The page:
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The Drover's Wife


This story centres around the strength and stoicism demonstrated by a bush woman – the eponymous ‘Drover’s Wife’. Lawson opens his narrative by describing the harshness of the environment in which the woman finds herself – ‘Bush all round – bush with no horizon, for the country is flat.’ The woman and her children are described as having internalised that ruggedness, as seen in ‘Four ragged, dried-up-looking children’ and ‘The gaunt, sun-browned bushwoman.’ The central moment of conflict or tension in the text is the arrival of the snake; it is spotted first by one of the children, and is then attacked by the family dog, Alligator. It disappears, but eventually reveals itself, and is killed by the woman and the dog. The experience serves to unify the mother and her son, as he declares that he ‘won’t never go drovin’. 

Cultural Assumptions

Beauty of Bush Life

Lawson paints a picture of the rugged, hostile landscape of the Australian bush. The woman sees no beauty in it. Rather, for her it is a place of isolation and hardship, qualities that force her to be constantly vigilant about her children’s safety. While she does find a degree of comfort in it all – she is ‘contented with her lot’ – she nonetheless possesses a cynical outlook: ‘Everlasting, maddening sameness of the stunted trees."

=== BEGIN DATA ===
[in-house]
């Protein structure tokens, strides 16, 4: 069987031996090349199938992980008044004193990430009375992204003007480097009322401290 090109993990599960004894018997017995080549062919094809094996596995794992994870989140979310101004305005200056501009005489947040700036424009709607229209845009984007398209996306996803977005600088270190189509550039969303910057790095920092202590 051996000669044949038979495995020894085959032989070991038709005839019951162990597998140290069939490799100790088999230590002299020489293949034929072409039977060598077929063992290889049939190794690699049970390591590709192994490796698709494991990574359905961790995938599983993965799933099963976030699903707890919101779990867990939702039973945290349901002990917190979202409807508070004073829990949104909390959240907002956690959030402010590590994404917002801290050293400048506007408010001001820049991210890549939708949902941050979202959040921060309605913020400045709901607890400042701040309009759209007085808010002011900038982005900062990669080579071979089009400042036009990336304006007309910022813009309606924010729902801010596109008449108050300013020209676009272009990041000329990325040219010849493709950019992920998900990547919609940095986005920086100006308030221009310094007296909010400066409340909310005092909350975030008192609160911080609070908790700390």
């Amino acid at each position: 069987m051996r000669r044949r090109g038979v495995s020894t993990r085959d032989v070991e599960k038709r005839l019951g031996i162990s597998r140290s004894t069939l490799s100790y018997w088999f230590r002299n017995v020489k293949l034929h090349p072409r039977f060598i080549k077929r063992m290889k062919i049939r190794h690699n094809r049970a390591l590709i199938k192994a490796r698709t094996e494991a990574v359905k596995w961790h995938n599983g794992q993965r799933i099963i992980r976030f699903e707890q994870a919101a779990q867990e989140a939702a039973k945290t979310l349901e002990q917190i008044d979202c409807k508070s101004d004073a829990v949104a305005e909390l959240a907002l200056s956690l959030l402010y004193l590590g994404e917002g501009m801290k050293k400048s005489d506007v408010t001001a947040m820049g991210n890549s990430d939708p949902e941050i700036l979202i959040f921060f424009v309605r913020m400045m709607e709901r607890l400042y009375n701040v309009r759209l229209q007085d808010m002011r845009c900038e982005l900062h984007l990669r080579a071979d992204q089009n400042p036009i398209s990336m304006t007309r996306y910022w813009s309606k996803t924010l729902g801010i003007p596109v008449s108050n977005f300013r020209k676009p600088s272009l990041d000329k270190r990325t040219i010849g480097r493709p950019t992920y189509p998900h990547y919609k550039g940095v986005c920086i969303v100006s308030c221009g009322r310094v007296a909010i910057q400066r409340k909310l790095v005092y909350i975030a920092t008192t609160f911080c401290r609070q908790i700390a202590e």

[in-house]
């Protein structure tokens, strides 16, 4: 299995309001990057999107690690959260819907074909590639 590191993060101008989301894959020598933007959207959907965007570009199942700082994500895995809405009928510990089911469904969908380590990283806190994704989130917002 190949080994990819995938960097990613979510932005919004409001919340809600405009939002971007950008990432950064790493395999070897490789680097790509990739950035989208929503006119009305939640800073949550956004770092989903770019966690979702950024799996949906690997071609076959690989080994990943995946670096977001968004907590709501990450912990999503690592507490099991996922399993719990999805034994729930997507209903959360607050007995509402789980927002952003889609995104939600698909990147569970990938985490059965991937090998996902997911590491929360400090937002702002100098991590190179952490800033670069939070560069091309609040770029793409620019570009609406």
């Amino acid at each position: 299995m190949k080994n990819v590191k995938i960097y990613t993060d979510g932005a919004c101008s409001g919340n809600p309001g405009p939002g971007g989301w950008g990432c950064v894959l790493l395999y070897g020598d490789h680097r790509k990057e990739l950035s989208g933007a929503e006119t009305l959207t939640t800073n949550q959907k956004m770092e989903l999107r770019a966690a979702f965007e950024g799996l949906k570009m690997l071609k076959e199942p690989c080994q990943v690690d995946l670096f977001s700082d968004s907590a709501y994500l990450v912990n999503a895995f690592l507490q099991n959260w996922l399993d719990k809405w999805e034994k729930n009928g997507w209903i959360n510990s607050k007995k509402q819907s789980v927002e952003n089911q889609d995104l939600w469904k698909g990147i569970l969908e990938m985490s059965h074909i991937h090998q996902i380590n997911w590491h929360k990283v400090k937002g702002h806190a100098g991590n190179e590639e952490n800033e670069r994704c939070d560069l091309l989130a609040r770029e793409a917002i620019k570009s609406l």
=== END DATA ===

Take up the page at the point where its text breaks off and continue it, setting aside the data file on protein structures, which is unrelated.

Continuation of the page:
Role of Women

Lawson’s story provides a complex examination of the competing factors that shaped identity and gender roles in the bush setting. At first glance it appears to us - and Lawson's contemporary audience - that Lawson is affirming the confinement of women to the domestic sphere due to contextual misogyny and disenfranchisement. However as the title ‘The Drover’s Wife’ suggests he subverts gender expectations by having the character fulfill her motherly duties while simultaneously protecting her family and surviving alone in the bush setting. Indeed, the woman ultimately comes to play the role traditionally reserved for the man. 

quote table

“Bush all around – bush with no horizon, for the country is flat. No ranges in the distance…no undergrowth, rotten native apple-trees. No undergrowth.
Repetition, Biblical allusion
Realities of bush life, Harshness and isolation of the bush
“She rode nineteen miles for assistance, carrying the dead child.”
Visual imagery
Loss, Harshness and isolation of the bush
“yells the eldest boy - a sharp-faced urchin of eleven. ‘Stop there, mother! I’ll have him. Stand back! I’ll have the beggar!’”
Dialogue Repetition
Realities of the bush, Exploration of gender roles
“The trees sighing above an almost waterless creek”
Personification Imagery
Australian landscape, Harshness and isolation of the bush
“But this bushwoman is used to the loneliness of it. As a girl-wife she hated it, but now she would feel strange away from it.”
Harshness of the bush, Impact of time
“Her surroundings are not favorable to the ‘womanly’ or sentimental side of nature”
Figurative language, Inverted commas
Harshness of the bush, Exploration of gender
“Snake! Mother, here’s a snake!”
Repetition, Symbolism
Harshness of the bush
“All her hopes and dreams have been long dead.”
Loss of hopes and dreams
“As a girl she built the usual castles in the air”
Metaphor, Idiom, Juxtaposition
Gendered experience, Loss of hopes and dreams
“She put on an old pair of her husband's trousers and beat out the flames with a green bough”
Symbolism, Metaphor
Harshness of the bush, Exploration of gender

The Stories

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Shooting the Moon

The Union Buries its Dead

The Loaded Dog

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